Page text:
Hushovd surges to Tour stage glory
Hushovd: "The Vikings have returned to Brittany."
1. T. Hushovd (Nor) Credit Agricole 3:54.22
2. K. Kirchen (Lux) Fassa Bortolo
3. E. Zabel (Ger) T-Mobile
4. R. McEwen (Aus) Lotto-Domo
5. A. Kloeden (Ger) T-Mobile
6. T. Boonen (Bel) Quick Step
7. L. Brochard (Fra) AG2R
8. S. O'Grady (Aus) Cofidis
9. O. Pereiro Sio (Spa) Phonak
10. D. Hondo (Ger) Gerolsteiner
1. T. Voeckler (Fra) Brioches La Boulangre 33:03.36
2. S. O'Grady (Aus) Cofidis +3.01 secs
3. S. Casar (Fra) FdJeux.com 4.06
4. M. Backstedt (Swe) Alessio-Bianchi 6.27
5. J. Piil (Den) Team CSC 7.09
QUIMPER, France -- Norwegian Thor Hushovd powered to victory in the 168-kilometer eighth stage of the Tour de France from Lamballe after another wet and cold day in the saddle for the riders.
The Credit Agricole man was virtually unchallenged in the uphill sprint finish into Quimper in Brittany, chasing down a late breakaway effort by Kim Kirchen in the last 200 meters.
"The Vikings have returned to Brittany," said the 26-year-old sprinter.
"Today really was my day. I'm very happy."
Luxembourg's Kirchen held on to finish second while Germany's Eric Zabel finished third.
Young Frenchman Thomas Voeckler of La Boulangere defended the leader's yellow jersey.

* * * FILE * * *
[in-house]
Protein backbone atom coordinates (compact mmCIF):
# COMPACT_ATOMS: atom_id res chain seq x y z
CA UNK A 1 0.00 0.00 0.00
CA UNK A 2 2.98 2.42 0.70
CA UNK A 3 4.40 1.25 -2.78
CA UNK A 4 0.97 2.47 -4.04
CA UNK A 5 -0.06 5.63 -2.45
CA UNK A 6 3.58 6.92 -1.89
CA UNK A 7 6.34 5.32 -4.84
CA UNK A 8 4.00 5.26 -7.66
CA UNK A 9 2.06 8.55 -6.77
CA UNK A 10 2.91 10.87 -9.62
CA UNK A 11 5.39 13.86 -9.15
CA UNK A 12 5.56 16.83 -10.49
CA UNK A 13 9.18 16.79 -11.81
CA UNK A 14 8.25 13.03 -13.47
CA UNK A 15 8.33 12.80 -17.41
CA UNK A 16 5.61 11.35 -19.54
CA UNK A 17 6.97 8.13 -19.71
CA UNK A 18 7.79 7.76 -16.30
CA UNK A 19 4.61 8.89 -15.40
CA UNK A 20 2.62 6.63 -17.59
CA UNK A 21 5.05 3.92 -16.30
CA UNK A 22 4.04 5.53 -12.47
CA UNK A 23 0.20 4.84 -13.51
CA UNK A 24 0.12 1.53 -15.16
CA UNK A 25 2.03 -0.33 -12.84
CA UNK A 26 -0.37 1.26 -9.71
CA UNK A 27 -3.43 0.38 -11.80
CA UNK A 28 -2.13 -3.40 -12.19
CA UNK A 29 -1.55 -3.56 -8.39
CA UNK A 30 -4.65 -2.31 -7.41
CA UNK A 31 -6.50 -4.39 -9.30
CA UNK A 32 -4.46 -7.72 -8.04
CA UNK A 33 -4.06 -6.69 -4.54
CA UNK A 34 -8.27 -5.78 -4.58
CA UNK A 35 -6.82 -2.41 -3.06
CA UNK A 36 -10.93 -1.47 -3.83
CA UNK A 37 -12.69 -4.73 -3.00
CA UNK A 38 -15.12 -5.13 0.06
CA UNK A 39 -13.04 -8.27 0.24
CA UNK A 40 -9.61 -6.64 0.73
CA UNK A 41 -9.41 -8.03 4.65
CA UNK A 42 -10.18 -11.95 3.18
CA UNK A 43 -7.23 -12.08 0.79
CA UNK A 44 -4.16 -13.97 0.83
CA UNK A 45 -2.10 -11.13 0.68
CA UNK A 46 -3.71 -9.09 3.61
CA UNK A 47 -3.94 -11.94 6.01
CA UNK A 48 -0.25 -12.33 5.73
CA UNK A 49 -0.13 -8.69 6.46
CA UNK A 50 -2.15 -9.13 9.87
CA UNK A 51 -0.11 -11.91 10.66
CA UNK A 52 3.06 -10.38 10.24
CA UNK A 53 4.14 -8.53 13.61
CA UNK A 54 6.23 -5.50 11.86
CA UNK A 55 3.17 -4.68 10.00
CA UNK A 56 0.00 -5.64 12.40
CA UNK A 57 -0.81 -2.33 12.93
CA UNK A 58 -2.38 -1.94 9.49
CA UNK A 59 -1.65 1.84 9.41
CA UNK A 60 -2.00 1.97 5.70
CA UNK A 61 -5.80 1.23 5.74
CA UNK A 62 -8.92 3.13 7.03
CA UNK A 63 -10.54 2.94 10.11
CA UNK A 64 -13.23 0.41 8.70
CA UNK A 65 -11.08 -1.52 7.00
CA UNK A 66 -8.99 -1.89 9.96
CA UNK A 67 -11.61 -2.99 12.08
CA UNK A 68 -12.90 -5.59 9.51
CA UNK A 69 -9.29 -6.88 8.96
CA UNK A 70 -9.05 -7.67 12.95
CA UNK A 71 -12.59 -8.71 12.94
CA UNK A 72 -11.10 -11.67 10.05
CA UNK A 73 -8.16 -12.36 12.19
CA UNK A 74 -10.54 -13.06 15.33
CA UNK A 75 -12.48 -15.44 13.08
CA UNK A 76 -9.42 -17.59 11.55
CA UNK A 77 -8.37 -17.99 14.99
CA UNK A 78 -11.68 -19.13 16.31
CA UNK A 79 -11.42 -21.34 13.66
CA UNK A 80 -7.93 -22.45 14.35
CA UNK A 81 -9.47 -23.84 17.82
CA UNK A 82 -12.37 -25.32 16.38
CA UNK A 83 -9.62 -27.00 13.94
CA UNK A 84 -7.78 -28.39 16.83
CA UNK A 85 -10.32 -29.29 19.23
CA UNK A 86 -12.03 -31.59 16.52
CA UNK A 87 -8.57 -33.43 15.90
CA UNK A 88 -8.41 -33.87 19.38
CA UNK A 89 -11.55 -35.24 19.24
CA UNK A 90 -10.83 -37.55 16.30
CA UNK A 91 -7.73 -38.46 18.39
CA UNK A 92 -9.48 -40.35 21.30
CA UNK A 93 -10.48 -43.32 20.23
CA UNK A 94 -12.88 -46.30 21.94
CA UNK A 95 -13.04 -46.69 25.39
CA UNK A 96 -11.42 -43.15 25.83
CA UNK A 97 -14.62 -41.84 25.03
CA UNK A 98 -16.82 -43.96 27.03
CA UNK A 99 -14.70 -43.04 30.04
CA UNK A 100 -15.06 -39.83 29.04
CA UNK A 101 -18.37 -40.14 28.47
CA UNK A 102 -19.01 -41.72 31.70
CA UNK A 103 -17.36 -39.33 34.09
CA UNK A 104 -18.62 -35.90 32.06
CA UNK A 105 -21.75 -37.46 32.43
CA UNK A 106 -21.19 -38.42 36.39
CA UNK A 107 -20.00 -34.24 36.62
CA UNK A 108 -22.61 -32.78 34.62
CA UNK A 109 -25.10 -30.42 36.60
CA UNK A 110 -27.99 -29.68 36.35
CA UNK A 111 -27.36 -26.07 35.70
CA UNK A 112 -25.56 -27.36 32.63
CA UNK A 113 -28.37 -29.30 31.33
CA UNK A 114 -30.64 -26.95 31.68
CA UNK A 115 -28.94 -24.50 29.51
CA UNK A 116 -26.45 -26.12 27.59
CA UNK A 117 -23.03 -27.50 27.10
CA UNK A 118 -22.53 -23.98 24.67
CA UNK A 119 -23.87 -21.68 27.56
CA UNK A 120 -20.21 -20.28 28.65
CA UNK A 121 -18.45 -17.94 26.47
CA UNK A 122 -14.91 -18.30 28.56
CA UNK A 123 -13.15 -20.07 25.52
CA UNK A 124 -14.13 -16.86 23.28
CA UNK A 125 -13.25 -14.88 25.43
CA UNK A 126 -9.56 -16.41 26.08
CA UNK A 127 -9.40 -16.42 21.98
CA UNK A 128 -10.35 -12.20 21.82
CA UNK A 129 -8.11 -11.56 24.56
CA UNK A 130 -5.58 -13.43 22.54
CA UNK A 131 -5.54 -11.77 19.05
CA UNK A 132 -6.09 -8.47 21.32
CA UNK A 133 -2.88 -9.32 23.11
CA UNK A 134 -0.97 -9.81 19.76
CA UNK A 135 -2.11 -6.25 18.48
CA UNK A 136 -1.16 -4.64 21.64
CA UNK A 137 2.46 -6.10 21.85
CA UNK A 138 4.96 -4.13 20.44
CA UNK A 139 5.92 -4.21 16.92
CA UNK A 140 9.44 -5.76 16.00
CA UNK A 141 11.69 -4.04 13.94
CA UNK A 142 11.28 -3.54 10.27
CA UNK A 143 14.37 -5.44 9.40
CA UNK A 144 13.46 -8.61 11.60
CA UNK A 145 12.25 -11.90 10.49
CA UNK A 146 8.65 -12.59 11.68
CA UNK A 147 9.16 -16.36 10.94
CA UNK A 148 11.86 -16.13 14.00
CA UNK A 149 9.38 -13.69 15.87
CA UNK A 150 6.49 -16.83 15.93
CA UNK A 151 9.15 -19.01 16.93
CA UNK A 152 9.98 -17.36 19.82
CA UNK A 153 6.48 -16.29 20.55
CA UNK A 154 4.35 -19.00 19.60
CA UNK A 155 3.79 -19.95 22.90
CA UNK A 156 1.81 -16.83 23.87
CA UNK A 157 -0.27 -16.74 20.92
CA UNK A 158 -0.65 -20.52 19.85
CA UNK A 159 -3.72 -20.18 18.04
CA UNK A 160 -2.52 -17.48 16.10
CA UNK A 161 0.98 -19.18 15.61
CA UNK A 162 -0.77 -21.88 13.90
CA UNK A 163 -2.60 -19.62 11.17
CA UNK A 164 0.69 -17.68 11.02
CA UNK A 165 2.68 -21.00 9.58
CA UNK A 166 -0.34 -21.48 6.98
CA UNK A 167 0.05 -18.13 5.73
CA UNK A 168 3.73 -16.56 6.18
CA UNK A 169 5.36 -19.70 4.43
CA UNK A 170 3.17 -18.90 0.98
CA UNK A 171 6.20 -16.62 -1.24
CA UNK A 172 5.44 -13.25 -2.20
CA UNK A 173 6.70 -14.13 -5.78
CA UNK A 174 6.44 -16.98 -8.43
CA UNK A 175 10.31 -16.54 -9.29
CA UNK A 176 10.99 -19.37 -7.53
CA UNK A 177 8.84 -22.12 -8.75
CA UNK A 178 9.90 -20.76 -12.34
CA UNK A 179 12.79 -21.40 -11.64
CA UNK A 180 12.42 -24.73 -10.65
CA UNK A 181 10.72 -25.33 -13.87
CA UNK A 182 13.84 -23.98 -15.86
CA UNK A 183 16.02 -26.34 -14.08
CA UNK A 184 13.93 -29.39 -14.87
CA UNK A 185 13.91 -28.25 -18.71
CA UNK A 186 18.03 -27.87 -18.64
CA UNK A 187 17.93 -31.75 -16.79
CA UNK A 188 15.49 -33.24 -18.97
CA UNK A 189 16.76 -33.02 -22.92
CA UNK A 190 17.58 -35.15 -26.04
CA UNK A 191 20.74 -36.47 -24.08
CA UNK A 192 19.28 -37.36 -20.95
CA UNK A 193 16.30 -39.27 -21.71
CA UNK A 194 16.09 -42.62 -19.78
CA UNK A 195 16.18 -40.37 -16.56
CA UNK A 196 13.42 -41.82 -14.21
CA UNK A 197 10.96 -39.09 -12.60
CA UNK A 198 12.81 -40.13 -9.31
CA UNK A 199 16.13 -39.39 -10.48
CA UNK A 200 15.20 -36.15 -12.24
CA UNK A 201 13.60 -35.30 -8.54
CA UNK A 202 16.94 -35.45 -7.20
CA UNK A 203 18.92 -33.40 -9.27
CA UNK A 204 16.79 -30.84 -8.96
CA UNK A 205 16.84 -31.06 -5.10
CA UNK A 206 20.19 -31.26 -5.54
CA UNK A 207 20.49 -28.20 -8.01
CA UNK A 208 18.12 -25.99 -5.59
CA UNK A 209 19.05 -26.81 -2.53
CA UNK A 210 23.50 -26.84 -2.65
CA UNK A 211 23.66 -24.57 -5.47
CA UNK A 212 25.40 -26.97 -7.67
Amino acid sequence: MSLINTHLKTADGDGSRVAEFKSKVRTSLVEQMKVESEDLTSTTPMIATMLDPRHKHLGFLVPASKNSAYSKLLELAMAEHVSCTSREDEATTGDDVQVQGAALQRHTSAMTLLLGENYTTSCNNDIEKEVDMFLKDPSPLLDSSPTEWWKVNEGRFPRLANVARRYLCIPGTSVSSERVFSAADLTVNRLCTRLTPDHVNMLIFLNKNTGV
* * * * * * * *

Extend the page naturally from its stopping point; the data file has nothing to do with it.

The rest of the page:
Lance Armstrong, who is nine minutes 35 seconds behind Voeckler, and his main rivals finished safely in the peloton on a day relatively free of accidents despite the bad weather.
A dozen riders were brought down near the finish by a runaway dog on the course, although all resumed the race and completed the stage.
The main attack of the day was led by Jakob Piil, who has already spent more than 400 kilometers of the Tour so far in breakaways, with the Dane being joined by Matteo Tosatto, Karsten Kroon and Ronny Scholz. The four built a lead of more than five minutes over the peloton but were chased down in the closing kilometers.
On Monday the 176 remaining riders have a rest day, flying south to the Massif Central when the sprinters will give way to the climbers.
Armstrong, chasing a record sixth straight Tour win, said he was satisfied to survive a chaotic first week that featured bad weather and crashes in abundance.
"It's been a crazy first week. I don't ever remember doing one like that," said the American.
Looking ahead to the second week, Armstrong said: "We'll start to see the start of the real race. There are a few days that are not so selective, but then we have the mountains and the start of the real Tour."
Armstrong's main rival, German Jan Ullrich, also admitted he was relieved to have made it to the end of the first week unscathed.
"Today, I had trouble because it was slippery and dangerous," said Ullrich.